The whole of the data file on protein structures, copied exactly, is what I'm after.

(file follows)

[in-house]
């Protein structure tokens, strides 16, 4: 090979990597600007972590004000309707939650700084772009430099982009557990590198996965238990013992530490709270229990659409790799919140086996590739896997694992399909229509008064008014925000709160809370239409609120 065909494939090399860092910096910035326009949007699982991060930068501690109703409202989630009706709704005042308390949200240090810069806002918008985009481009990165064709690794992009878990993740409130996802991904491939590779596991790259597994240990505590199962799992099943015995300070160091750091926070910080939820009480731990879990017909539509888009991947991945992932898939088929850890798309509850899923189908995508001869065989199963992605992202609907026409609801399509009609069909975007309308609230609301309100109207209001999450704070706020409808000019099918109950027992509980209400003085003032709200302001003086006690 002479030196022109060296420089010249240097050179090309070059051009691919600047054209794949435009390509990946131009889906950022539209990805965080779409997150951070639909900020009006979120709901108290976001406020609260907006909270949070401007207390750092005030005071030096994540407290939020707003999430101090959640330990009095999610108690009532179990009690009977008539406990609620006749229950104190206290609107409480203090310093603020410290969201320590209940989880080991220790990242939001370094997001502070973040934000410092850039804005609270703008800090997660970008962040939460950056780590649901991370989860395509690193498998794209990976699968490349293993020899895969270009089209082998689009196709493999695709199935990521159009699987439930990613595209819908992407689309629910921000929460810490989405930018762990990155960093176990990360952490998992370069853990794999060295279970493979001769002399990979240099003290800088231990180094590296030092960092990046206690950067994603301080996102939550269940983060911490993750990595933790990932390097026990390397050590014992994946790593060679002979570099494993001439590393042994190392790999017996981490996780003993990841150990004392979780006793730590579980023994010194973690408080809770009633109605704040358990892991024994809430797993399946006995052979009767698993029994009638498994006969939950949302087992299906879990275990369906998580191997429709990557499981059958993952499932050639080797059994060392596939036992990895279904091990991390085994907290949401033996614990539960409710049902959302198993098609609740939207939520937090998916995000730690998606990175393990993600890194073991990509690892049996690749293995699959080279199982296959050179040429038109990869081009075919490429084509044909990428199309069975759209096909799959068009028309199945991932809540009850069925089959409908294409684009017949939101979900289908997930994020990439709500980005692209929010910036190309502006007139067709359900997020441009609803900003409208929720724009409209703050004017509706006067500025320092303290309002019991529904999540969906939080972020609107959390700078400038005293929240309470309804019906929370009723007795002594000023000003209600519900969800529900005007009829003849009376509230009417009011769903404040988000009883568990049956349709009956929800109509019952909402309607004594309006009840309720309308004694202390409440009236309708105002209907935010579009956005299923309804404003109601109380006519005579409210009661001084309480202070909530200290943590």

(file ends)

[in-house]
């Protein structure tokens, strides 16, 4: 090979990597600007972590004000309707939650700084772009430099982009557990590198996965238990013992530490709270229990659409790799919140086996590739896997694992399909229509008064008014925000709160809370239409609120 065909494939090399860092910096910035326009949007699982991060930068501690109703409202989630009706709704005042308390949200240090810069806002918008985009481009990165064709690794992009878990993740409130996802991904491939590779596991790259597994240990505590199962799992099943015995300070160091750091926070910080939820009480731990879990017909539509888009991947991945992932898939088929850890798309509850899923189908995508001869065989199963992605992202609907026409609801399509009609069909975007309308609230609301309100109207209001999450704070706020409808000019099918109950027992509980209400003085003032709200302001003086006690 002479030196022109060296420089010249240097050179090309070059051009691919600047054209794949435009390509990946131009889906950022539209990805965080779409997150951070639909900020009006979120709901108290976001406020609260907006909270949070401007207390750092005030005071030096994540407290939020707003999430101090959640330990009095999610108690009532179990009690009977008539406990609620006749229950104190206290609107409480203090310093603020410290969201320590209940989880080991220790990242939001370094997001502070973040934000410092850039804005609270703008800090997660970008962040939460950056780590649901991370989860395509690193498998794209990976699968490349293993020899895969270009089209082998689009196709493999695709199935990521159009699987439930990613595209819908992407689309629910921000929460810490989405930018762990990155960093176990990360952490998992370069853990794999060295279970493979001769002399990979240099003290800088231990180094590296030092960092990046206690950067994603301080996102939550269940983060911490993750990595933790990932390097026990390397050590014992994946790593060679002979570099494993001439590393042994190392790999017996981490996780003993990841150990004392979780006793730590579980023994010194973690408080809770009633109605704040358990892991024994809430797993399946006995052979009767698993029994009638498994006969939950949302087992299906879990275990369906998580191997429709990557499981059958993952499932050639080797059994060392596939036992990895279904091990991390085994907290949401033996614990539960409710049902959302198993098609609740939207939520937090998916995000730690998606990175393990993600890194073991990509690892049996690749293995699959080279199982296959050179040429038109990869081009075919490429084509044909990428199309069975759209096909799959068009028309199945991932809540009850069925089959409908294409684009017949939101979900289908997930994020990439709500980005692209929010910036190309502006007139067709359900997020441009609803900003409208929720724009409209703050004017509706006067500025320092303290309002019991529904999540969906939080972020609107959390700078400038005293929240309470309804019906929370009723007795002594000023000003209600519900969800529900005007009829003849009376509230009417009011769903404040988000009883568990049956349709009956929800109509019952909402309607004594309006009840309720309308004694202390409440009236309708105002209907935010579009956005299923309804404003109601109380006519005579409210009661001084309480202070909530200290943590």